“One of the most beautiful things of my trip was to confront myself with a culture very different from my own, to discover their traditional clothing, religions of which I knew nothing about, foods never tried and visit magical places (…) I invite everyone to live an experience like mine, where I had the privilege to confront reality and the possibility to give value to everything”
This is Sofia Basile’s testimony. She is a young volunteer who, thanks to the Marist General House and FMSI, worked for the project Three2Six.
Sofia spent two months in Johannesburg, from October to December 2018, and she recalls her experience as follows:
“Thanks to my volunteering at the Marist General House in Rome, and with FMSI, I had the chance to live one of the best experiences of my life so far. I flew to Johannesburg in October to help out with the Three2Six project. It was established in 2008 and it is important because it takes care of the refugee children giving them an education and stimulating their creativity with other activities.
On my first day, the Sacred Heart Principal introduced me to the school staff and the other international volunteers.
During my stay I had two main tasks to carry out: for the first month, I attended the Observatory Girls School, where I helped out Mr. Chapepa, responsible for the school library, while in the afternoon I assisted the teachers with the lessons.
From 3 to 6pm, I had the chance to interact with the children, with whom I interacted since day one. They are used to have volunteers around, but they love each of us in a different way, and this makes them absolutely unique.
During these hours, kids study Life Skills, Mathematics, English, play together and get a snack.
My second task was to organize the Holiday Program: two weeks to play sports, get to know science and art. All these subjects were taught free of charge by many people with expertise in the related field, or by Australian volunteers or former Three2Six students.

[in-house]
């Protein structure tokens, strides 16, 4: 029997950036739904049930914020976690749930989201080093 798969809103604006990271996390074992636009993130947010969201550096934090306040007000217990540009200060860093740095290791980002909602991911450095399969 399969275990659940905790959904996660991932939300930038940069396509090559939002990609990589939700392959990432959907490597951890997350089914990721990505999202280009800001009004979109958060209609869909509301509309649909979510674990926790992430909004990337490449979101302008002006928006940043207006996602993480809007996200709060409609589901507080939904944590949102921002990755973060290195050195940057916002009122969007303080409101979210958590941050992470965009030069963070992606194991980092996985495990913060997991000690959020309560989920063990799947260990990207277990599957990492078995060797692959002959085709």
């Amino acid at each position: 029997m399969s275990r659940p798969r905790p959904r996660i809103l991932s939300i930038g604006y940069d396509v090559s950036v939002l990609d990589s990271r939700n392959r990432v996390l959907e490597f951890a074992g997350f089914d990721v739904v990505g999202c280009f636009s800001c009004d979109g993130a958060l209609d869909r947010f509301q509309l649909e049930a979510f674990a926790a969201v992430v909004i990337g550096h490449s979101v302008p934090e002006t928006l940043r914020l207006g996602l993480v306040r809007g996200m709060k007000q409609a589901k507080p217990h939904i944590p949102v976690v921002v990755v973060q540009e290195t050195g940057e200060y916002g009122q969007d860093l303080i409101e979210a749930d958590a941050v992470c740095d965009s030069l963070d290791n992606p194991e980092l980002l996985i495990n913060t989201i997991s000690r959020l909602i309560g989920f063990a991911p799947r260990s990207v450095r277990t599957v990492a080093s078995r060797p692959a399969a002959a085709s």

To engage Three2Six alumni is fundamental, because no one more than them can understand the struggle these children are experiencing.
Going so far from home was challenging, but the beauty I have seen and the love I have received paid back all the difficulties and the fatigue.
The Marists there are a fundamental presence for both the educational activities, but also because they help the families: the Brothers are an escape route to what it’s called “the poverty trap”. Culture and education are the key for a fair life, for reaching the dreams of these kids who, despite having experienced more traumas than an old Western person, do not forget to smile and want to make something beautiful out of their lives.
What I would like to say to those who are willing to volunteer internationally is: do not be scared. Our contribution might seem little, but it is still meaningful.
It is hard for me to describe how happy I was when a little girl with learning disabilities managed to write inside the margins of the paper sheet.
I would thank all those who made my experience possible, the people who hosted me in Johannesburg and, last but least, the volunteers who were to me like brothers and sisters”.